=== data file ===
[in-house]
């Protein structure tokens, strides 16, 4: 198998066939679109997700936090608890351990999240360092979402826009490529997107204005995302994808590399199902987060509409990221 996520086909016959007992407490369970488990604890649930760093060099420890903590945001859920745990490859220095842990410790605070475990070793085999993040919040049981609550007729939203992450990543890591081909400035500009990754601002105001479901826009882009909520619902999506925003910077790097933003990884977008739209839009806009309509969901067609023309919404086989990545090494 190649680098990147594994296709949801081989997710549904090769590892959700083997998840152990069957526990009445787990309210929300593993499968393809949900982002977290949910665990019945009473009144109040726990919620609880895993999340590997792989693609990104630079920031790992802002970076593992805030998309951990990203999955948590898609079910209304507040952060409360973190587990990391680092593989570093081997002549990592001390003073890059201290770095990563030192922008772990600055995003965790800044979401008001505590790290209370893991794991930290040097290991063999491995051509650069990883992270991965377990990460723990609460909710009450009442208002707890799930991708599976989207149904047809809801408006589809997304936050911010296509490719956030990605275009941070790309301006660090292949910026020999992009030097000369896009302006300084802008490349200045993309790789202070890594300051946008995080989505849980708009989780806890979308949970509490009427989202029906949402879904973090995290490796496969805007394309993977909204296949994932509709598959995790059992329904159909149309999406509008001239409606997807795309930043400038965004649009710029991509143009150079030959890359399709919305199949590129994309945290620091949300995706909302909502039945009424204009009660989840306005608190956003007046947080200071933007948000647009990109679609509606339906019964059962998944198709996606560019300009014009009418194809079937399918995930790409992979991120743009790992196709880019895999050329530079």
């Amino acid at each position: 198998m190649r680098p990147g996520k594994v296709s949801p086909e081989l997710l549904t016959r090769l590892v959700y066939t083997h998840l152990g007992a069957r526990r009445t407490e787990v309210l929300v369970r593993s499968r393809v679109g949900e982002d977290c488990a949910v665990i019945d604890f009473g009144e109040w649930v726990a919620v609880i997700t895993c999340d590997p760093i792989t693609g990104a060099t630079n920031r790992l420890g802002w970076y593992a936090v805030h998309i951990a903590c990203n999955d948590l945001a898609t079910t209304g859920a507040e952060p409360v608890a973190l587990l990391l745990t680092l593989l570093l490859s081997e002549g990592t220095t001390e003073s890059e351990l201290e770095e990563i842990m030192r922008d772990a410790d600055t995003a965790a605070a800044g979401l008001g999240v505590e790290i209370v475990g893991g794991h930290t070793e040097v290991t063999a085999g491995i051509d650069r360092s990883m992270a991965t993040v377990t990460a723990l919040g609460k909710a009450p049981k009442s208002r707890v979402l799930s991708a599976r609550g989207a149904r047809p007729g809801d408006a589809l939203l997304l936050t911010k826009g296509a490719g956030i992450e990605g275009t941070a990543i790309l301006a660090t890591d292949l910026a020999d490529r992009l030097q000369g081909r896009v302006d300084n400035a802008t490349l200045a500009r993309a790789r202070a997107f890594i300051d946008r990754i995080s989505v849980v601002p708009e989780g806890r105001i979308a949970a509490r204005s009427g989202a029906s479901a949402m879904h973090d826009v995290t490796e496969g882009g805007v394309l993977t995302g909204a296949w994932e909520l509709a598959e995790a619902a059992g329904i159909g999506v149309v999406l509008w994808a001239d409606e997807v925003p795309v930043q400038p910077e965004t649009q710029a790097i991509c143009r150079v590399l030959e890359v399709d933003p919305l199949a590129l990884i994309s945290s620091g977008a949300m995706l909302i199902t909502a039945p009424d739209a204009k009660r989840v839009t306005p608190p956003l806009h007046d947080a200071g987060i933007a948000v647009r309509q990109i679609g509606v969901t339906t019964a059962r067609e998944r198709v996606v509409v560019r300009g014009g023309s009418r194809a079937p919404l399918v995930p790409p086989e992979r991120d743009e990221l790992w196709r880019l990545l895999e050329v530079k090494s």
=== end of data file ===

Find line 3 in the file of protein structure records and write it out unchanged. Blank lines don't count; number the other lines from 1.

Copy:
């Amino acid at each position: 198998m190649r680098p990147g996520k594994v296709s949801p086909e081989l997710l549904t016959r090769l590892v959700y066939t083997h998840l152990g007992a069957r526990r009445t407490e787990v309210l929300v369970r593993s499968r393809v679109g949900e982002d977290c488990a949910v665990i019945d604890f009473g009144e109040w649930v726990a919620v609880i997700t895993c999340d590997p760093i792989t693609g990104a060099t630079n920031r790992l420890g802002w970076y593992a936090v805030h998309i951990a903590c990203n999955d948590l945001a898609t079910t209304g859920a507040e952060p409360v608890a973190l587990l990391l745990t680092l593989l570093l490859s081997e002549g990592t220095t001390e003073s890059e351990l201290e770095e990563i842990m030192r922008d772990a410790d600055t995003a965790a605070a800044g979401l008001g999240v505590e790290i209370v475990g893991g794991h930290t070793e040097v290991t063999a085999g491995i051509d650069r360092s990883m992270a991965t993040v377990t990460a723990l919040g609460k909710a009450p049981k009442s208002r707890v979402l799930s991708a599976r609550g989207a149904r047809p007729g809801d408006a589809l939203l997304l936050t911010k826009g296509a490719g956030i992450e990605g275009t941070a990543i790309l301006a660090t890591d292949l910026a020999d490529r992009l030097q000369g081909r896009v302006d300084n400035a802008t490349l200045a500009r993309a790789r202070a997107f890594i300051d946008r990754i995080s989505v849980v601002p708009e989780g806890r105001i979308a949970a509490r204005s009427g989202a029906s479901a949402m879904h973090d826009v995290t490796e496969g882009g805007v394309l993977t995302g909204a296949w994932e909520l509709a598959e995790a619902a059992g329904i159909g999506v149309v999406l509008w994808a001239d409606e997807v925003p795309v930043q400038p910077e965004t649009q710029a790097i991509c143009r150079v590399l030959e890359v399709d933003p919305l199949a590129l990884i994309s945290s620091g977008a949300m995706l909302i199902t909502a039945p009424d739209a204009k009660r989840v839009t306005p608190p956003l806009h007046d947080a200071g987060i933007a948000v647009r309509q990109i679609g509606v969901t339906t019964a059962r067609e998944r198709v996606v509409v560019r300009g014009g023309s009418r194809a079937p919404l399918v995930p790409p086989e992979r991120d743009e990221l790992w196709r880019l990545l895999e050329v530079k090494s």